iv. There are no residual uncertainties identified in the exposure databases. The dietary food exposure assessments were performed based on tolerance-level residues or anticipated residues derived from reliable field trial data. 100 PCT was assumed for all commodities except certain feed crop commodities. The projected PCT estimates used for these commodities are conservative, high-end estimates developed using the market leader approach that are unlikely to be exceeded. Conservative ground and surface water modeling estimates were used. Similarly, conservative Residential SOPs were used to assess incidental oral exposure of toddlers. These assessments will not underestimate the exposure and risks posed by spinosad and spinetoram.

E. Aggregate Risks and Determination of Safety

Safety is assessed for acute and chronic risks by comparing aggregate exposure to the pesticide to the aPAD and cPAD. The aPAD and cPAD are calculated by dividing the LOC by all applicable UFs. For linear cancer risks, EPA calculates the probability of additional cancer cases given aggregate exposure. Short-term, intermediate-term, and long-term risks are evaluated by comparing aggregate exposure to the LOC to ensure that the MOE called for by the product of all applicable UFs is not exceeded.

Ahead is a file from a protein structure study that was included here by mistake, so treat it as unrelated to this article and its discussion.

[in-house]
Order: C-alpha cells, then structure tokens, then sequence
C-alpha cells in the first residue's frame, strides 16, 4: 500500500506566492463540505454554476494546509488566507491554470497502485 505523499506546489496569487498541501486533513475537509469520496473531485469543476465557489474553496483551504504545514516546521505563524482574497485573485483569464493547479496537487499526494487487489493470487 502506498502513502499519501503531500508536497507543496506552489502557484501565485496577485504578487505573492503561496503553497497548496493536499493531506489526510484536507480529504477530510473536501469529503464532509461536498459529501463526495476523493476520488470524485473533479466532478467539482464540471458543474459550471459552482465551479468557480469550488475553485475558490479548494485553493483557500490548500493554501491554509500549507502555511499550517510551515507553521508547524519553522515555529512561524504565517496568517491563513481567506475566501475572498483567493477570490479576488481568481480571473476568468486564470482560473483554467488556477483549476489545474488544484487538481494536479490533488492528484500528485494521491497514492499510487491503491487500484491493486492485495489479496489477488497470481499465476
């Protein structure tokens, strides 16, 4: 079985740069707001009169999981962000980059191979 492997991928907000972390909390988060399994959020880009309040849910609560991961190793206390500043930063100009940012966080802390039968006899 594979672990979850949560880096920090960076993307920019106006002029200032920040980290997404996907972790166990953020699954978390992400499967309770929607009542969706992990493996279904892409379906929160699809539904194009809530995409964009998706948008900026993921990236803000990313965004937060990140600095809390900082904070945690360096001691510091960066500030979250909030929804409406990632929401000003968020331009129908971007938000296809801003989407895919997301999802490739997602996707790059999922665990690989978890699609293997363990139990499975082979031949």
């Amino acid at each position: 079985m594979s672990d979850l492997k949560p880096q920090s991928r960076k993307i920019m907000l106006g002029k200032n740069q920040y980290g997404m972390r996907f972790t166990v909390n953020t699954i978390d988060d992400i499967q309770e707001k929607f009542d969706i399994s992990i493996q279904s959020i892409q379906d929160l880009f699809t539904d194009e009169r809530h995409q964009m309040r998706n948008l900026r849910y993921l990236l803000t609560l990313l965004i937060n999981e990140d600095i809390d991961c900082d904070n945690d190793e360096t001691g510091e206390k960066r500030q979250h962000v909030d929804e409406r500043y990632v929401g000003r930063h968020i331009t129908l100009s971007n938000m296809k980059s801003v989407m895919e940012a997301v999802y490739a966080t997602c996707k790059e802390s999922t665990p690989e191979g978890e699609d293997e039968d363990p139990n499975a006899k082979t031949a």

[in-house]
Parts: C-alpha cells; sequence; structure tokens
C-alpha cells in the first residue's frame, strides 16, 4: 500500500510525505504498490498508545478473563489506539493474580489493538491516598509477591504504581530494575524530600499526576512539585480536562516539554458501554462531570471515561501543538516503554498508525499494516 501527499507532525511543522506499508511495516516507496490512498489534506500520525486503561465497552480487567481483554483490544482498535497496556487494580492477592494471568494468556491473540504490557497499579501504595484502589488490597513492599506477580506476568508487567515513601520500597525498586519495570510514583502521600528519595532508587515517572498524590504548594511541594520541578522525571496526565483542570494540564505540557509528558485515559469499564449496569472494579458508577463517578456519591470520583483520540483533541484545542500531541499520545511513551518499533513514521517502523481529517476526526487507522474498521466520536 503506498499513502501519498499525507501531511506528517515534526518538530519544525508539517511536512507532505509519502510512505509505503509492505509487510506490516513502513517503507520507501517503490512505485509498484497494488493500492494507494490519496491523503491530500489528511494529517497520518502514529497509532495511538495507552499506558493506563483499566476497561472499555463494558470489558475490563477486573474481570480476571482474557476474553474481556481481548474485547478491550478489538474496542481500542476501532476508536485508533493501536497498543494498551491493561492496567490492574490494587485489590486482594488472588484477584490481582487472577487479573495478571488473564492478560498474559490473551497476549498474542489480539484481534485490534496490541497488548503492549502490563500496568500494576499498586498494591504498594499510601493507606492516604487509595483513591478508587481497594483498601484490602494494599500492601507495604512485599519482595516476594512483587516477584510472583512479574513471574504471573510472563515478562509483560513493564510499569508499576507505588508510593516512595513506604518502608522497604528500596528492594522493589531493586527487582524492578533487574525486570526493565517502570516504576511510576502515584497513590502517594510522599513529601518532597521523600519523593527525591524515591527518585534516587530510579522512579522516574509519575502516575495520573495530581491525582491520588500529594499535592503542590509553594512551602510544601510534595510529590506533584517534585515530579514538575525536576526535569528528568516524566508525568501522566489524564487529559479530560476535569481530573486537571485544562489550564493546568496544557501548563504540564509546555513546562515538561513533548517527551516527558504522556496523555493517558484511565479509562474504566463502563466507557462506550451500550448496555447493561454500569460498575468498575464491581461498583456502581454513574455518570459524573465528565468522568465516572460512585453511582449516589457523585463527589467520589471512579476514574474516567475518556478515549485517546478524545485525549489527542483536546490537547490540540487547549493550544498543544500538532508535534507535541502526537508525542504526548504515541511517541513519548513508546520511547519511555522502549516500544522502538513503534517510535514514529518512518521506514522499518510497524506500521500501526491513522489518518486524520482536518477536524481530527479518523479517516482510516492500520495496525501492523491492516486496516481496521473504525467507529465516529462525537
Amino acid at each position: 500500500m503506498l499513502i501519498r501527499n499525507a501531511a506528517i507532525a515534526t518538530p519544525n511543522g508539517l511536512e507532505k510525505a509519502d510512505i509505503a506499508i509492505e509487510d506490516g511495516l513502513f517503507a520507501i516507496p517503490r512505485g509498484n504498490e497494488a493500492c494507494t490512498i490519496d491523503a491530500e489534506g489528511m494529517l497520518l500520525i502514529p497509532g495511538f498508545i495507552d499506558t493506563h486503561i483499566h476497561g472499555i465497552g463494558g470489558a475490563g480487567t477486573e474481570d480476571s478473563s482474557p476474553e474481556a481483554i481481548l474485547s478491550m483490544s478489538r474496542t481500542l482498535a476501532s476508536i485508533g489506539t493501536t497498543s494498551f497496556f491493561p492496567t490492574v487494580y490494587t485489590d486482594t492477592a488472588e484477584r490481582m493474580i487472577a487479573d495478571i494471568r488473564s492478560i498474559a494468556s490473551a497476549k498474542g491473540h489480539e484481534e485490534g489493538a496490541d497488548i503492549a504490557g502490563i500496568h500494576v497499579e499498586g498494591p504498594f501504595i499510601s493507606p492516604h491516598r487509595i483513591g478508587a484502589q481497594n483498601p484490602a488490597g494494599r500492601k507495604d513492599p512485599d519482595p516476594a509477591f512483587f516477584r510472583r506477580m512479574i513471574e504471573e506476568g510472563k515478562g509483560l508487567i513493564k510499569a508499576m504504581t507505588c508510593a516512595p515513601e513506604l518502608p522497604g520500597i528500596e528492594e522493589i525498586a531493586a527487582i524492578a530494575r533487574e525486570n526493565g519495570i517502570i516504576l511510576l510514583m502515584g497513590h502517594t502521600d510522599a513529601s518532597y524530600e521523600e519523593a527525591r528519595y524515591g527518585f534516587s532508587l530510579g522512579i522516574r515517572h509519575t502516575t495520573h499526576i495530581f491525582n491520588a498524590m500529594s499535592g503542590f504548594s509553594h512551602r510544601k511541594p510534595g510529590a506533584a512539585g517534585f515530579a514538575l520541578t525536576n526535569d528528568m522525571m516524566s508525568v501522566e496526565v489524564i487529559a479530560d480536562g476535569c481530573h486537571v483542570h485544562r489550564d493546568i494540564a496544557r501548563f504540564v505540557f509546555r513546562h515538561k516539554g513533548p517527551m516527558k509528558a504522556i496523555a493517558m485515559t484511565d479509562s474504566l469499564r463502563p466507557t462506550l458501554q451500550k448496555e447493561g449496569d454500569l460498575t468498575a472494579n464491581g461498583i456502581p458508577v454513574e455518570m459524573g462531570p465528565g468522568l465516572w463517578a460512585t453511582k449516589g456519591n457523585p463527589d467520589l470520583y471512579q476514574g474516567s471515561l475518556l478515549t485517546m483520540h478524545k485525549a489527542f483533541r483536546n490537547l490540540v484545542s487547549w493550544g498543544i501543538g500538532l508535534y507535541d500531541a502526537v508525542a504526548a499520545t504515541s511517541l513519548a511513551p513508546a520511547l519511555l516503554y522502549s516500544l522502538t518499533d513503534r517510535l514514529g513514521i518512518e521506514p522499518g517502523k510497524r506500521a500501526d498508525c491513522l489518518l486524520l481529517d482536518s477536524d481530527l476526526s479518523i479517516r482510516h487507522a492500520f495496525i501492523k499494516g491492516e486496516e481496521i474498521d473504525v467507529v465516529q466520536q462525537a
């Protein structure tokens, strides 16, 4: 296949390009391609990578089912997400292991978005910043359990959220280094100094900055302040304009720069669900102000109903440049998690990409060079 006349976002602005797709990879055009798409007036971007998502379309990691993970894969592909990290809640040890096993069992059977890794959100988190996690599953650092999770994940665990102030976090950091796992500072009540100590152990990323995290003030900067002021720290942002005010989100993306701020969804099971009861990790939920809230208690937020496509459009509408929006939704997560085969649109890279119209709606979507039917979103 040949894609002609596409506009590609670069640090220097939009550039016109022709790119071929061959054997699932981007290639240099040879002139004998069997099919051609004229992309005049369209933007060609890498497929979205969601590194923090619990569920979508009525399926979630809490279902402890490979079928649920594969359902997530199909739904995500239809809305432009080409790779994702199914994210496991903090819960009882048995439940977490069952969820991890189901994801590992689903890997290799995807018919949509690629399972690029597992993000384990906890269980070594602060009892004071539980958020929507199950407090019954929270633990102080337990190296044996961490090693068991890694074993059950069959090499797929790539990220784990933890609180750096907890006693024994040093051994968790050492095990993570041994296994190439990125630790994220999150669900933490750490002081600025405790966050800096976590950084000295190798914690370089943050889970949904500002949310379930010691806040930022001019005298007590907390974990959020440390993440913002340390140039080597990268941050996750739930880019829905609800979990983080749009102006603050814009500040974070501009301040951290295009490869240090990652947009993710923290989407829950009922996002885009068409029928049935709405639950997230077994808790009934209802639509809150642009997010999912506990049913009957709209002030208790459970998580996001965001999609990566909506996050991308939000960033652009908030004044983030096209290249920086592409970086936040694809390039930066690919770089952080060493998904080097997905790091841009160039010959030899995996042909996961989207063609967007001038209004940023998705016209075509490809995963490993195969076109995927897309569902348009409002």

1. Acute risk. None of the toxicology studies available for spinosad or spinetoram has indicated the possibility of an effect of concern occurring as a result of a 1-day or single exposure; therefore, spinosad and spinetoram are not expected to pose an acute risk.

2. Chronic risk. Using the exposure assumptions described in this unit for chronic exposure, EPA has concluded that exposure to spinosad and spinetoram from food and water will utilize 81% of the cPAD for children, 1 to 2 years old, the population group with the greatest estimated exposure. Based on the use patterns, chronic residential exposure to residues of spinosad or spinetoram is not expected.

3. Short-term risk. Short-term aggregate exposure takes into account residential exposure plus chronic exposure to food and water (considered to be a background exposure level).